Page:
The measure would have privatized education and healthcare services in a country where access to these services is already highly limited.
On April 30, the National Congress of Honduras officially announced the nullification of the controversial Law of Restructuring and Transformation of the National Education and Healthcare System. The nullification came after days of intense protests across the country by health care professionals, teachers, students, doctors and citizens. Protesters claimed that the law would have led to massive cutbacks in personnel in the health and education sectors, and would have adversely affect the population’s access to these key services which are already very limited. The protests also renewed calls for the resignation of president Juan Orlando Hernández who was re-elected in November 2017 through massive electoral fraud.
The law was initially passed by the Honduran Congress on April 25. Article 7 of the law called for and allowed the cancellation and termination of contracts and posts. Healthcare and education workers also said that the law would promote privatization of the health and education system. They claimed that the law was an attempt to comply with the demands of the International Monetary Fund to reduce public spending.
The campaign of national mobilizations against the law was very powerful. Workers from the Medical College of Honduras, Professional Teachers Association of Honduras, Federation of Teaching Organizations of Honduras, as well as student groups from Honduras’ public universities took part. On April 29, mobilizations were held at 70 points across the country, and most of the economic activities in the Honduran capital, Tegucigalpa, were suspended.
The security forces unleashed heavy repression on the protesters by shooting tear gas, attacking them with batons and detaining dozens.
On April 27, youth leader Junior Javier Rivas was brutally assassinated and burned by death squads in Tegucigalpa. Following the mobilizations, government authorities also released ominous statements, declaring that teachers who participated in the protests could be sanctioned and fired. After days of strong protests, the official nullification of the law was announced by the leader of the National Congress, Mauricio Oliva of the ruling National Party.
Despite their overwhelming victory, the unions and social organizations in Honduras have urged people to not let down their guard. Suyapa Figuera, the president of the Medical College of Honduras (CMH) and Daniel Esponda, the director of the Professional Teachers Association of Honduras, said that the fight for what is best for the Honduran people did not end with the elimination of the law. They also said that it was important to revoke all the laws and decrees that had been passed in the recent years that threaten workers’ rights.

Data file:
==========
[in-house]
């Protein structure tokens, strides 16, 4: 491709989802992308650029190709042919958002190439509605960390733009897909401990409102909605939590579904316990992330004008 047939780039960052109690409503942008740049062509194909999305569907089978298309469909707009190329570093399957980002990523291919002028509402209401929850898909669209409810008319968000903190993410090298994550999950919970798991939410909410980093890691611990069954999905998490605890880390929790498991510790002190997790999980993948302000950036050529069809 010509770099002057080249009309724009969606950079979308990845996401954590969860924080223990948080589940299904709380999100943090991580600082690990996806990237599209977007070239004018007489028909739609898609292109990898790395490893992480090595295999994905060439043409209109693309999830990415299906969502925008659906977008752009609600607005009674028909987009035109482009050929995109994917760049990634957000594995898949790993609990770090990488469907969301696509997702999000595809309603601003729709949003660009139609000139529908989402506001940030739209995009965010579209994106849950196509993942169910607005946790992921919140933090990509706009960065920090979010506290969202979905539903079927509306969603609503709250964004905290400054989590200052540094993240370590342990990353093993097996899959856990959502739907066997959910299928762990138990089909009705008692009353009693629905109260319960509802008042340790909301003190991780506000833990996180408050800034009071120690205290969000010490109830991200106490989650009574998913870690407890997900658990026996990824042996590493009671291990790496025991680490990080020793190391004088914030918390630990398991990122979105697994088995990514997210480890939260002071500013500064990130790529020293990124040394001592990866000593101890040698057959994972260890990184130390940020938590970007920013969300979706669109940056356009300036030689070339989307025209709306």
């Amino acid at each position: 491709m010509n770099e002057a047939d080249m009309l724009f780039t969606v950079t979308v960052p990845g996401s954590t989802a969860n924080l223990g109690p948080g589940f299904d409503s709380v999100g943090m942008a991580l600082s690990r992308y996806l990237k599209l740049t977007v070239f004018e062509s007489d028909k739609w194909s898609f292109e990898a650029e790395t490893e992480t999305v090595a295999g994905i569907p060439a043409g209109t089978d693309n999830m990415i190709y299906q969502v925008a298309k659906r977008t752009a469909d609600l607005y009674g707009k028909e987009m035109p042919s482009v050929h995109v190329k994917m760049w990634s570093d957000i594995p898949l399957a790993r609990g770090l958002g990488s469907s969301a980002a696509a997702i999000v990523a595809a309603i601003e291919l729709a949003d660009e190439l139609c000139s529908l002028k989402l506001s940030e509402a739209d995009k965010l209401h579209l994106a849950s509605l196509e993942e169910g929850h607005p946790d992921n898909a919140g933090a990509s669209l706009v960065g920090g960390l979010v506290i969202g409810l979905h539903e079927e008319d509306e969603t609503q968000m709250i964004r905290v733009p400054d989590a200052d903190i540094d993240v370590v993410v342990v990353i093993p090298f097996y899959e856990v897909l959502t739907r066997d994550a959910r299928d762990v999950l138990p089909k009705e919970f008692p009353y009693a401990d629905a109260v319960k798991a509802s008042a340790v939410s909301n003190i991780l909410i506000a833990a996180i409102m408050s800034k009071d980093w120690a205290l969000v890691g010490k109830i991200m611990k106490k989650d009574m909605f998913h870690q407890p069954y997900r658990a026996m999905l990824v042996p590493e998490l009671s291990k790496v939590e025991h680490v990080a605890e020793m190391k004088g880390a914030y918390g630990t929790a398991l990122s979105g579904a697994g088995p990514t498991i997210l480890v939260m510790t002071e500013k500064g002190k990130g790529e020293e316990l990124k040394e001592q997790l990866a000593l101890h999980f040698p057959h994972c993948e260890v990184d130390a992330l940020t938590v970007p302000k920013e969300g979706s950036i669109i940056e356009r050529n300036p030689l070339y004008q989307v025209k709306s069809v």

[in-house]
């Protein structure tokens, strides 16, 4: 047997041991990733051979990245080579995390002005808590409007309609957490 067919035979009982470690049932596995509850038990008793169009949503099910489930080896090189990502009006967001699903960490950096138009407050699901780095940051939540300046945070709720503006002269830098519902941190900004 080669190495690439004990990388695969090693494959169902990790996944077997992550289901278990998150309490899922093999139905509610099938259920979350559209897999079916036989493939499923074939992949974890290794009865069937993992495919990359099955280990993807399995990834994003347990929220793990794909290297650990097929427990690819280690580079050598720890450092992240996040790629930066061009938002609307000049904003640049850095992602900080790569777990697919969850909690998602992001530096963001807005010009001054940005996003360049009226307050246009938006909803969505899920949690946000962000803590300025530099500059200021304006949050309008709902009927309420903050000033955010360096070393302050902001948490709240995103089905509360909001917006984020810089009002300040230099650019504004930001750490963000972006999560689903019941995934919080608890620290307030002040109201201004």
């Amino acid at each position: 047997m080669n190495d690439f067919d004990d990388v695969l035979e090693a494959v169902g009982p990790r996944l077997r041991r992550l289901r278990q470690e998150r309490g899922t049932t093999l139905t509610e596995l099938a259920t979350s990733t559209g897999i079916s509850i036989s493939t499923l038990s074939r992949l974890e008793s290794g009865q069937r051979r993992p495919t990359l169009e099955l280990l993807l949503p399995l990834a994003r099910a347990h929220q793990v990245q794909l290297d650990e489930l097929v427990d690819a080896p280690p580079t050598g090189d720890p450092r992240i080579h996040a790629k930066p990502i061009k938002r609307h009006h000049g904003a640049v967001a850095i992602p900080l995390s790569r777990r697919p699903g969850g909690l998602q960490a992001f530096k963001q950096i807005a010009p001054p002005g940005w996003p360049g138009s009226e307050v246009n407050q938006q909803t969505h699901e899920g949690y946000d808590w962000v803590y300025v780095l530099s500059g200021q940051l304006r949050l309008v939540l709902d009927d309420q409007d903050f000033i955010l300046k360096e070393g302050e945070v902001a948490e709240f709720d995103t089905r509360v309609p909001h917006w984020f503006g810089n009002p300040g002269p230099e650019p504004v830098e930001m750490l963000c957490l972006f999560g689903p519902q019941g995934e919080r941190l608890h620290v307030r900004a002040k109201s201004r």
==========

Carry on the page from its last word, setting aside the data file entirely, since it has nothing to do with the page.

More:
After the military coup d’état in 2009 which overthrew democratically elected Manuel Zelaya, the governments that came to power were swift in awarding concessions to multinational companies to exploit its natural resources and in passing measures to cut funds for key public sector services like health, education and social programs.
At the same time, elected officials from the ruling National Party, as well as the current president Juan Orlando Hernández have been implicated in several high-profile corruption scandals which were revealed by the Organization of American States (OAS) Mission to Support the Fight against Corruption and Impunity in Honduras. In June 2018, the Pandora corruption case came to light in which 37 former and current members of Congress, most of whom were from the National Party, were accused of diverting public funds for political campaigns and receiving money from drug traffickers. Several deputies were arrested in July 2018 but were released shortly after.
The corruption and slashing of public programs in Honduras has had a disastrous effect. Today, Honduras is one of the poorest countries in Latin America. More than 65% of the population lives in poverty with 40% struggling in conditions of extreme poverty and it is also the second most unequal country in the region. This reality of course is also based on historical, economic and political factors that have positioned Honduras as the launch point for US imperialism in the region, a cheap labor market and transit route for drug traffickers.
Due to this reality, Honduran migrants have been the protagonists of the massive migrant caravans that have been leaving Central America for the US border in the last year. Thousands of Hondurans have left their homes behind to face severe conditions, attacks from security forces and an uncertain future in US detention facilities. The central motivating factors for many of these migrants are the lack of opportunities for education and employment, lack of health access and the overwhelming violence.
The workers’ victory against privatization is an important step in the right direction and is proof that the Honduran people have power and are capable of creating change. On May 1, International Workers’ Day, the people of Honduras took the streets again to continue their struggle against privatization, to demand better conditions and rights for workers, and to renew demands for the resignation of the illegitimate president Juan Orlando Hernández.